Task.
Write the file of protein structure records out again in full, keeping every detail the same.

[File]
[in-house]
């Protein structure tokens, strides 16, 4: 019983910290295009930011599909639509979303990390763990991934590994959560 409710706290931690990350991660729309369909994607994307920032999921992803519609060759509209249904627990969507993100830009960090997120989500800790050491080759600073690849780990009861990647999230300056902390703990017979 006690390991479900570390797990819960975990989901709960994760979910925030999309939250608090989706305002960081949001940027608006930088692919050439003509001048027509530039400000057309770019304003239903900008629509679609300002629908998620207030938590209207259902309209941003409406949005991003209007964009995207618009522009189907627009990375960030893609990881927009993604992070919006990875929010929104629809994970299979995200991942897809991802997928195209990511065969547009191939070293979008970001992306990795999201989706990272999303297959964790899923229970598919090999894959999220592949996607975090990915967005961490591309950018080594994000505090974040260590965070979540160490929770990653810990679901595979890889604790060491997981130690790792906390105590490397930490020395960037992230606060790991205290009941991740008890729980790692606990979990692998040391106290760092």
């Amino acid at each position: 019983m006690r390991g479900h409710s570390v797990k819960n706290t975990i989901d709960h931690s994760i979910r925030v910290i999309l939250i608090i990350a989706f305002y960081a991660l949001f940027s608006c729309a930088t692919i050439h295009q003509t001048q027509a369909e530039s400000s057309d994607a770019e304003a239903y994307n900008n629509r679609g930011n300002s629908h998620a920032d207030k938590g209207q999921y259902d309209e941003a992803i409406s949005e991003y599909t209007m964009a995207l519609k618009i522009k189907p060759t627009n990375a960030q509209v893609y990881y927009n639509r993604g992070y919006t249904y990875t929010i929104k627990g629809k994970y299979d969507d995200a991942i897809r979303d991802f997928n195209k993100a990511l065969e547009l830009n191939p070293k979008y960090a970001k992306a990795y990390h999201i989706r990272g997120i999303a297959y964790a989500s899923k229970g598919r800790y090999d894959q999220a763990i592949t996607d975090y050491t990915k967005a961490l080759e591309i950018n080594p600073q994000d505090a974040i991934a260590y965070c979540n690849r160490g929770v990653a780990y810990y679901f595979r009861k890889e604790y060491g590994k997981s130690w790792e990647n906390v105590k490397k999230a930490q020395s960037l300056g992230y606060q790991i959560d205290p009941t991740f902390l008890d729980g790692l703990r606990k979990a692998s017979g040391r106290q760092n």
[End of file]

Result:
[in-house]
């Protein structure tokens, strides 16, 4: 019983910290295009930011599909639509979303990390763990991934590994959560 409710706290931690990350991660729309369909994607994307920032999921992803519609060759509209249904627990969507993100830009960090997120989500800790050491080759600073690849780990009861990647999230300056902390703990017979 006690390991479900570390797990819960975990989901709960994760979910925030999309939250608090989706305002960081949001940027608006930088692919050439003509001048027509530039400000057309770019304003239903900008629509679609300002629908998620207030938590209207259902309209941003409406949005991003209007964009995207618009522009189907627009990375960030893609990881927009993604992070919006990875929010929104629809994970299979995200991942897809991802997928195209990511065969547009191939070293979008970001992306990795999201989706990272999303297959964790899923229970598919090999894959999220592949996607975090990915967005961490591309950018080594994000505090974040260590965070979540160490929770990653810990679901595979890889604790060491997981130690790792906390105590490397930490020395960037992230606060790991205290009941991740008890729980790692606990979990692998040391106290760092």
């Amino acid at each position: 019983m006690r390991g479900h409710s570390v797990k819960n706290t975990i989901d709960h931690s994760i979910r925030v910290i999309l939250i608090i990350a989706f305002y960081a991660l949001f940027s608006c729309a930088t692919i050439h295009q003509t001048q027509a369909e530039s400000s057309d994607a770019e304003a239903y994307n900008n629509r679609g930011n300002s629908h998620a920032d207030k938590g209207q999921y259902d309209e941003a992803i409406s949005e991003y599909t209007m964009a995207l519609k618009i522009k189907p060759t627009n990375a960030q509209v893609y990881y927009n639509r993604g992070y919006t249904y990875t929010i929104k627990g629809k994970y299979d969507d995200a991942i897809r979303d991802f997928n195209k993100a990511l065969e547009l830009n191939p070293k979008y960090a970001k992306a990795y990390h999201i989706r990272g997120i999303a297959y964790a989500s899923k229970g598919r800790y090999d894959q999220a763990i592949t996607d975090y050491t990915k967005a961490l080759e591309i950018n080594p600073q994000d505090a974040i991934a260590y965070c979540n690849r160490g929770v990653a780990y810990y679901f595979r009861k890889e604790y060491g590994k997981s130690w790792e990647n906390v105590k490397k999230a930490q020395s960037l300056g992230y606060q790991i959560d205290p009941t991740f902390l008890d729980g790692l703990r606990k979990a692998s017979g040391r106290q760092n």